Kukla's Korner Hockey
from Pierre LeBrun of ESPN,
This was the player the Chicago Blackhawks figured they’d be getting when they gave up a first-round pick and a prospect before the trade deadline.
Antoine Vermette struggled mightily after being dealt to the Blackhawks, even getting scratched three times earlier in these playoffs. But with three game-winning goals in the two most important rounds of the playoffs, the gamble will have been well worth it for the Blackhawks.
"He's got better every game," Chicago coach Joel Quenneville said after Saturday night’s 2-1 win put his team on the brink of a third Cup in six years. "I thought he had a great game tonight. Very timely goal. Big faceoff wins. Both zones tonight. Lot of wins. Positionally aware. Battled."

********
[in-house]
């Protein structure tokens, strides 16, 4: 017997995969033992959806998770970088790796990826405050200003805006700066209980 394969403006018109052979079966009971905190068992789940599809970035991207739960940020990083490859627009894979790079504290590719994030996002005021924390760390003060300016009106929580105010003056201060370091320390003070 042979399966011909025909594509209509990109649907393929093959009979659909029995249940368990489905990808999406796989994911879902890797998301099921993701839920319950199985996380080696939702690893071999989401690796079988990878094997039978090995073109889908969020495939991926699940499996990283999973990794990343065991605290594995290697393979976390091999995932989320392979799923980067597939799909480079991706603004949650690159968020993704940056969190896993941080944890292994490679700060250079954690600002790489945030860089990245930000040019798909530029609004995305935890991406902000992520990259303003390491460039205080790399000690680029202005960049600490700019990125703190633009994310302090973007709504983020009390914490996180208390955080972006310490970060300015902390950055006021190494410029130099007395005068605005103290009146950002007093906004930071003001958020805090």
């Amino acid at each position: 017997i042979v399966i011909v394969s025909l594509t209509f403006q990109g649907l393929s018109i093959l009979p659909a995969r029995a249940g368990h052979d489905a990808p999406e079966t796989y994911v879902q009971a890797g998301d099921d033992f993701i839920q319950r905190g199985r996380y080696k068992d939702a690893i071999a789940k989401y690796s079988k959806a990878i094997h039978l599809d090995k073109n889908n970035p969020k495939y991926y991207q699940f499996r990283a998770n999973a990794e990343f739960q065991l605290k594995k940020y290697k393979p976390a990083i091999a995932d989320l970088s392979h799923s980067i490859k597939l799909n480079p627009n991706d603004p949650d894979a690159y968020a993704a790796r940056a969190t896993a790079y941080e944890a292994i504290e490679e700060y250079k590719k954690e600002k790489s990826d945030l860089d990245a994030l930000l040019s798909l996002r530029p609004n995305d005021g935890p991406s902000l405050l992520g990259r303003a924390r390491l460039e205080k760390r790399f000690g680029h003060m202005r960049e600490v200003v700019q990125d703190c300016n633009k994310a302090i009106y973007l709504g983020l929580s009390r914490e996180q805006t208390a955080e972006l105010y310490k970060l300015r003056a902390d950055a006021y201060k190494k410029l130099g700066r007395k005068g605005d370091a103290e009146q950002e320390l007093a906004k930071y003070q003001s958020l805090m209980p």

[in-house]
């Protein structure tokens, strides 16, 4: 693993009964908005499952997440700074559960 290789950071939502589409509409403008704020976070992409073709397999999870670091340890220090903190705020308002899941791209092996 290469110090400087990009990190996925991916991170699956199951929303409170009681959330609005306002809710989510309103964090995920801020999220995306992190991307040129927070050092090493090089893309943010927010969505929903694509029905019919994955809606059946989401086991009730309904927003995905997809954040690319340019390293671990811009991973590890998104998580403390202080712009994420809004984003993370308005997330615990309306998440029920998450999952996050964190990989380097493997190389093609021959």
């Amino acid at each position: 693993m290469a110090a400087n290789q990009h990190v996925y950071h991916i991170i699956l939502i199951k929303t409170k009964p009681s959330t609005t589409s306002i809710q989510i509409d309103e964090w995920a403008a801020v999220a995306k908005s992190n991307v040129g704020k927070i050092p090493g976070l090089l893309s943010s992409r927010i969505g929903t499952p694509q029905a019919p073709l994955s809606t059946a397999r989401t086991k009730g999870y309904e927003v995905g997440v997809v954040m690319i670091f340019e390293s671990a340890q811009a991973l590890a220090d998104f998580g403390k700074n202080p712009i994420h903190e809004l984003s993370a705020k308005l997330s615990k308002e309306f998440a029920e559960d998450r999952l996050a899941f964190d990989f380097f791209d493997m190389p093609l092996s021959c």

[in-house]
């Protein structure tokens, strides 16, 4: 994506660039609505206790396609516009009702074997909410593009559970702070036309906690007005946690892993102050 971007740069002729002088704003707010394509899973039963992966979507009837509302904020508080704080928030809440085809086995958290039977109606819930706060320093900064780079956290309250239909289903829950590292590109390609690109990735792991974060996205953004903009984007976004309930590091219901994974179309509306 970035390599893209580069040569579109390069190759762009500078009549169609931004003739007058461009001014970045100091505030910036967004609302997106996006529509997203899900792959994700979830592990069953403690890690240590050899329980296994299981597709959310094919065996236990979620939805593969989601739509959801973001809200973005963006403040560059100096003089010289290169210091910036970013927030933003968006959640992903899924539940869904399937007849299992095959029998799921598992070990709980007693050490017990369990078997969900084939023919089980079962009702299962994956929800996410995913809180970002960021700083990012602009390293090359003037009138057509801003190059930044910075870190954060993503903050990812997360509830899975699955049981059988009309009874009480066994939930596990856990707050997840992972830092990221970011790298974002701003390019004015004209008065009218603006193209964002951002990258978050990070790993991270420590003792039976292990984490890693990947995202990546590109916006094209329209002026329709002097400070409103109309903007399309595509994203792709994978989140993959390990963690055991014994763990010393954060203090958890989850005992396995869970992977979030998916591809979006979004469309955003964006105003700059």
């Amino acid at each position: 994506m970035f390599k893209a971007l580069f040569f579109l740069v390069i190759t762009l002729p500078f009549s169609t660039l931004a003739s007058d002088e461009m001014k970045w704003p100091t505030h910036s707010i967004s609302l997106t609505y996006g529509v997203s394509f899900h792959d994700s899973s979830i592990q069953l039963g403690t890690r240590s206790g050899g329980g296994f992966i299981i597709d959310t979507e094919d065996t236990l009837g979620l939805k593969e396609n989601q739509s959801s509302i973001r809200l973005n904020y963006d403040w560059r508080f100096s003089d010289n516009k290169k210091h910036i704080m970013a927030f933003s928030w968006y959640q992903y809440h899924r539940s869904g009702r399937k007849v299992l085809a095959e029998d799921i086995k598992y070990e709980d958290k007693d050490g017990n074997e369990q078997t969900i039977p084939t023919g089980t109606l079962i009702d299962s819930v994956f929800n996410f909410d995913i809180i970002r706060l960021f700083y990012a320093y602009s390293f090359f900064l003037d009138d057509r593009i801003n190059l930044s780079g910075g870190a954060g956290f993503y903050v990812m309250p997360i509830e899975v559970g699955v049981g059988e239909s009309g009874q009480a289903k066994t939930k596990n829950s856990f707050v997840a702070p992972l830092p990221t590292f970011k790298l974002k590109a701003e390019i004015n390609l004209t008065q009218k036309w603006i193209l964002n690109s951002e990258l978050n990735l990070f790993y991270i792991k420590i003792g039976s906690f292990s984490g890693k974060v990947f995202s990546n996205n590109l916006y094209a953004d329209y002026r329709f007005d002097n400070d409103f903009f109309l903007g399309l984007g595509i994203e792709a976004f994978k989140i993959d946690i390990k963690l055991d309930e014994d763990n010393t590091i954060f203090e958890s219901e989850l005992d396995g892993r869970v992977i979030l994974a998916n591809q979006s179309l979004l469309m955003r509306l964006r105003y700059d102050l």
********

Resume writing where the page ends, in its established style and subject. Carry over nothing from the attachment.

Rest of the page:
It’s the player the Arizona Coyotes knew for years. They were probably more surprised than anyone when Vermette looked so lost in his early weeks in Chicago. And you know that Quenneville would have got quite the scouting report from his old Hartford Whalers teammate and friend Dave Tippett, who loved coaching Vermette for the past four seasons in Arizona.
from Mike Zeisberger of the Toronto Sun,
Thanks to Vermette’s winning goal early in the third period of Chicago’s 2-1 victory over the host Tampa Bay Lightning at Amalie Arena on Saturday in Game 5 of the 2015 Stanley Cup final, the Hawks are now up 3-2 in the series.
More importantly, Chicago can now close things out on Monday night in Game 6 with a victory at the United Center, arguably the loudest building in hockey, if not in all of sports.
The Hawks Stanley Cup-clinching wins in both 2010 and 2013 came on the road, so their crazed fans did not have a chance to be on hand to see their hockey heroes raise the Stanley Cup.
They’ll have that opportunity now.
“(Since I’ve been here) we’ve never been in this spot before,” coach Joel Quenneville said. “I’m sure the town will be crazy.